Questions I’m Afraid to Ask

This may come as a shock to many of you, but I actually spend a lot of time thinking about faith, and not just football and tacos. Not faith, generally, but Christianity, specifically.

You see, I consider myself a Christian – I always have and I imagine I always will – but more often than not I feel “unqualified” to speak about my faith. Unqualified because I recognize in myself a number of questions that cloud my faith, which in and of itself isn’t a reason to mute myself. It’s those doubts – those questions that I have – joining up with the guilt from a bevy of mistakes I’ve made and pain I’ve caused others that silence me when I want to speak.

How can I, with a litany of poor decisions, stand before anyone and espouse the virtues of a faith that I so often struggle with? Doesn’t that make me a hypocrite of the highest order? I’m a Christian, but each and every day I sin, I fall short of His demands and my own expectations, yet I want to tell other people about my faith? What kind of faith do I have if that’s what I do? Ironically, it is my recognition of those mistakes, those struggles, that keeps me feeling closer to God, yet further from the majority of Christians. It’s waking up every morning knowing that I’m broken and that I need His hand in my life that gives me hope that I’ll be one day free of the chains I’ve oppressed myself with.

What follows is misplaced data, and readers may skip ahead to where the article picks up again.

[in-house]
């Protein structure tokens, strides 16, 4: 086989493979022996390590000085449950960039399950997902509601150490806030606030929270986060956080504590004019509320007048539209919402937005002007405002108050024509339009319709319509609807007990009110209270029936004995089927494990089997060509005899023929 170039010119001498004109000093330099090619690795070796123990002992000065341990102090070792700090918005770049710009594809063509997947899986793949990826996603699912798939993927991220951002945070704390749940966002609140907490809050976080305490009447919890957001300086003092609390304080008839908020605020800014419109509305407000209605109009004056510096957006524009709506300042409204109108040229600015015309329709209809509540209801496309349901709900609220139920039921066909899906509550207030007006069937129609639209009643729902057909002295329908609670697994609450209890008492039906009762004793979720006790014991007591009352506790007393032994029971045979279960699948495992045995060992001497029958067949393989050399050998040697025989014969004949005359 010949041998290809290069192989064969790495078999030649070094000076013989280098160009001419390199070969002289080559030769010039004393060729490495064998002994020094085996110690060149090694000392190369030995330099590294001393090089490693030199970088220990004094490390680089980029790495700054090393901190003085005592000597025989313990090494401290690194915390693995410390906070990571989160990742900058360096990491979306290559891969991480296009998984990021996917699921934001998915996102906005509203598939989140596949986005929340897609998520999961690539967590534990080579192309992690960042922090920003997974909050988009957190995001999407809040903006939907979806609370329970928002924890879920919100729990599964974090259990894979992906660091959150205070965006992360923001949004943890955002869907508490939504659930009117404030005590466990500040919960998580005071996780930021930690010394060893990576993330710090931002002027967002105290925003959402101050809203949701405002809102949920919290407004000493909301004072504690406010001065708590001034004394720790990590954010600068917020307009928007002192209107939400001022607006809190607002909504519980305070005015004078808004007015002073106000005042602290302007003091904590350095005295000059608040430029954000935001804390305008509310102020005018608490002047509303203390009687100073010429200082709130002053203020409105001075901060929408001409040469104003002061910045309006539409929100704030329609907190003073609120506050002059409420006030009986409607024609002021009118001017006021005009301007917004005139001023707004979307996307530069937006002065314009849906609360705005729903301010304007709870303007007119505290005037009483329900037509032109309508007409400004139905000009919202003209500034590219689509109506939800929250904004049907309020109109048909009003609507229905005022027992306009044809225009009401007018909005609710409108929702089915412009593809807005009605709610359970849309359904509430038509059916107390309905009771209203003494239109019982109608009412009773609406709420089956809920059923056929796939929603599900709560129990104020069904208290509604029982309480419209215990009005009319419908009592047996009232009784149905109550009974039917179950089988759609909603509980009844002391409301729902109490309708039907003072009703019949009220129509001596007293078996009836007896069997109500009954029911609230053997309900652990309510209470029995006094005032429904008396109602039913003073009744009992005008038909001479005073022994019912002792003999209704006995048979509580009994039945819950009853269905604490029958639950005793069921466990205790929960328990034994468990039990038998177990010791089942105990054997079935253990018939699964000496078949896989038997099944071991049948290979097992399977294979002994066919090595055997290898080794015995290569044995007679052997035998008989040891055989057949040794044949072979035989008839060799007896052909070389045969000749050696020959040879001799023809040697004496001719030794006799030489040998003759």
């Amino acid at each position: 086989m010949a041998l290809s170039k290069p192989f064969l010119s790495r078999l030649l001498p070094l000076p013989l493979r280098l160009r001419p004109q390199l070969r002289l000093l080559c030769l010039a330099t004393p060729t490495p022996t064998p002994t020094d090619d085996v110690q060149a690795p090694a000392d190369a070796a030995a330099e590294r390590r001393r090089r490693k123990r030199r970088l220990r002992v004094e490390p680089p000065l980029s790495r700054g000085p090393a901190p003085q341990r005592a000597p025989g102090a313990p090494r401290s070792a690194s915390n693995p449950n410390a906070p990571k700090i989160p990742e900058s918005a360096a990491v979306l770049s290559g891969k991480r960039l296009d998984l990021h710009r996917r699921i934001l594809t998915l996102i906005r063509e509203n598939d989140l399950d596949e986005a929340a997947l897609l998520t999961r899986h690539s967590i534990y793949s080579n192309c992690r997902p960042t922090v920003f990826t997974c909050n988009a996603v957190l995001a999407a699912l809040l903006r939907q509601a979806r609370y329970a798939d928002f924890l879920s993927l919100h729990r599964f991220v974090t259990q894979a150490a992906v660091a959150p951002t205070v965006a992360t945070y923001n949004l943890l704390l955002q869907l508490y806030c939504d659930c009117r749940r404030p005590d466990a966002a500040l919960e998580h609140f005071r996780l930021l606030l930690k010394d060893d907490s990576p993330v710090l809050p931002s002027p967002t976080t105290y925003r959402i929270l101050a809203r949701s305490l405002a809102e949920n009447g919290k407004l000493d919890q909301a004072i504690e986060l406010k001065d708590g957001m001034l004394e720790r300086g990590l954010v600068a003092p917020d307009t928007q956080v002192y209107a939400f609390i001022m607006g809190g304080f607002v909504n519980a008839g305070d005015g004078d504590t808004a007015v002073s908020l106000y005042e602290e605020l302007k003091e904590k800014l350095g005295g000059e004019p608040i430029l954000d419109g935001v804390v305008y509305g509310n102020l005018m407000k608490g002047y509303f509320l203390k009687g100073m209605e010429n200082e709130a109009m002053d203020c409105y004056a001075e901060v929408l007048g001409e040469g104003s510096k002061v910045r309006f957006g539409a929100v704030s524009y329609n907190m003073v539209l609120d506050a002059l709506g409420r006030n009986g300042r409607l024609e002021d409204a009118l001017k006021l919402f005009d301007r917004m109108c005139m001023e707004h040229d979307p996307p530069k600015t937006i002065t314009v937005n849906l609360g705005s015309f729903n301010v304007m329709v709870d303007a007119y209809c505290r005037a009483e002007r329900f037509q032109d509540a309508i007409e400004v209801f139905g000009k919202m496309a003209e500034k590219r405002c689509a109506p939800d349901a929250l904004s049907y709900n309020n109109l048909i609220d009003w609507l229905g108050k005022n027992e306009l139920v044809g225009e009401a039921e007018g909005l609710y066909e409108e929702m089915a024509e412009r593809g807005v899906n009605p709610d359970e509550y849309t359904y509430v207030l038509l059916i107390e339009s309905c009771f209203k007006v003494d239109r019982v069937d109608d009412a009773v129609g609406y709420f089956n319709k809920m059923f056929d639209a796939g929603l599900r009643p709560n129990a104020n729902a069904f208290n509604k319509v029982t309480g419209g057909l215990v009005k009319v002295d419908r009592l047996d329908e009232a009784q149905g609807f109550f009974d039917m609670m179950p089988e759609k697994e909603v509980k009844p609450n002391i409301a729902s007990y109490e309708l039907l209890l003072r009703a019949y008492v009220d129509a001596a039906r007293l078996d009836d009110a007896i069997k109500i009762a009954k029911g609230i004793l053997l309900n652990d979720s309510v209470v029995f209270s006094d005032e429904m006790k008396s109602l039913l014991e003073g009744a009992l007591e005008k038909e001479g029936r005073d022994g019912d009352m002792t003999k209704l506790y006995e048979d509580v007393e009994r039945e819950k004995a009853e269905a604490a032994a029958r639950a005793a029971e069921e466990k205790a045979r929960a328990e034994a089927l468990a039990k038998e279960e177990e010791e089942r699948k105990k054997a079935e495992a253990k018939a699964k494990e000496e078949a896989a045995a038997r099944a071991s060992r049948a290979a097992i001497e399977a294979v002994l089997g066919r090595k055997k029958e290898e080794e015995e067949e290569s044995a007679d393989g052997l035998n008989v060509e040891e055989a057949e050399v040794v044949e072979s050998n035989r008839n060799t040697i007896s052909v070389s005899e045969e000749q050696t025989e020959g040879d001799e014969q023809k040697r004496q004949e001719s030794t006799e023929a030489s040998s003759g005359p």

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I know a number of people in my life who are “better” Christians than I am. They wake up, publicly proclaim their faith, splash it all over their Facebook walls, stick it on the back of their cars in the form of a fish or a creatively displayed cross and scream it from the rooftops. “I’m better than you!” they scream without saying a word. It’s not that they are intentionally trying to best me, or you for that matter, it’s just the way they approach their faith. It’s hard for anyone to notice their scars or their pain if they’re beating you over the head with their “goodness,” right?